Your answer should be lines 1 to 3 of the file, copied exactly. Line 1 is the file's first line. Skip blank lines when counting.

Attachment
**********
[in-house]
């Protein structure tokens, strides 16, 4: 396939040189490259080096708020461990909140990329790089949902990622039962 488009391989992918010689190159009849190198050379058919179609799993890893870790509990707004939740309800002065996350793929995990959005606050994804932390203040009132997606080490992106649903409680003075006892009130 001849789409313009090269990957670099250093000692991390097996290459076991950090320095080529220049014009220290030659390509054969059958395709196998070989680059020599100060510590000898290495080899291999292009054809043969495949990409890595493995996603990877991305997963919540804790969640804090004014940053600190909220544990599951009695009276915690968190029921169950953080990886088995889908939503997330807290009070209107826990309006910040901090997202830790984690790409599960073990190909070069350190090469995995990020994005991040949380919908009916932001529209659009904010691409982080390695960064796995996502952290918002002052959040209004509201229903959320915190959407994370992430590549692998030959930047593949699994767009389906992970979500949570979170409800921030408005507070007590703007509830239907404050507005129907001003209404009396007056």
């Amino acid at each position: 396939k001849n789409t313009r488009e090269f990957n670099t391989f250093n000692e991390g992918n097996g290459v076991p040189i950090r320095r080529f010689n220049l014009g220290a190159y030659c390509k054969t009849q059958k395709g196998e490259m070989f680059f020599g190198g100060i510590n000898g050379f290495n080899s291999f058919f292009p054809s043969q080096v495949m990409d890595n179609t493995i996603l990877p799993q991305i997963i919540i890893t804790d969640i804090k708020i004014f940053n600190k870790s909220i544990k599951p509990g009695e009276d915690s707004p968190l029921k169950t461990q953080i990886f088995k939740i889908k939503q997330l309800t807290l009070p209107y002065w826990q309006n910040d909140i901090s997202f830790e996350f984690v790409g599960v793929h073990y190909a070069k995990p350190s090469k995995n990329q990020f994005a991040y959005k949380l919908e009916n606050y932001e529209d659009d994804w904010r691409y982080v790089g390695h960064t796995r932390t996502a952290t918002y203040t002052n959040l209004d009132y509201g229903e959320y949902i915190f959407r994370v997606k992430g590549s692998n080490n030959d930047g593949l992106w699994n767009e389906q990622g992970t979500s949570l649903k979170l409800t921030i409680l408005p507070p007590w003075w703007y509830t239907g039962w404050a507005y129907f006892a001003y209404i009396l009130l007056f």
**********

[in-house]
């Protein structure tokens, strides 16, 4: 396939040189490259080096708020461990909140990329790089949902990622039962 488009391989992918010689190159009849190198050379058919179609799993890893870790509990707004939740309800002065996350793929995990959005606050994804932390203040009132997606080490992106649903409680003075006892009130 001849789409313009090269990957670099250093000692991390097996290459076991950090320095080529220049014009220290030659390509054969059958395709196998070989680059020599100060510590000898290495080899291999292009054809043969495949990409890595493995996603990877991305997963919540804790969640804090004014940053600190909220544990599951009695009276915690968190029921169950953080990886088995889908939503997330807290009070209107826990309006910040901090997202830790984690790409599960073990190909070069350190090469995995990020994005991040949380919908009916932001529209659009904010691409982080390695960064796995996502952290918002002052959040209004509201229903959320915190959407994370992430590549692998030959930047593949699994767009389906992970979500949570979170409800921030408005507070007590703007509830239907404050507005129907001003209404009396007056």
């Amino acid at each position: 396939k001849n789409t313009r488009e090269f990957n670099t391989f250093n000692e991390g992918n097996g290459v076991p040189i950090r320095r080529f010689n220049l014009g220290a190159y030659c390509k054969t009849q059958k395709g196998e490259m070989f680059f020599g190198g100060i510590n000898g050379f290495n080899s291999f058919f292009p054809s043969q080096v495949m990409d890595n179609t493995i996603l990877p799993q991305i997963i919540i890893t804790d969640i804090k708020i004014f940053n600190k870790s909220i544990k599951p509990g009695e009276d915690s707004p968190l029921k169950t461990q953080i990886f088995k939740i889908k939503q997330l309800t807290l009070p209107y002065w826990q309006n910040d909140i901090s997202f830790e996350f984690v790409g599960v793929h073990y190909a070069k995990p350190s090469k995995n990329q990020f994005a991040y959005k949380l919908e009916n606050y932001e529209d659009d994804w904010r691409y982080v790089g390695h960064t796995r932390t996502a952290t918002y203040t002052n959040l209004d009132y509201g229903e959320y949902i915190f959407r994370v997606k992430g590549s692998n080490n030959d930047g593949l992106w699994n767009e389906q990622g992970t979500s949570l649903k979170l409800t921030i409680l408005p507070p007590w003075w703007y509830t239907g039962w404050a507005y129907f006892a001003y209404i009396l009130l007056f």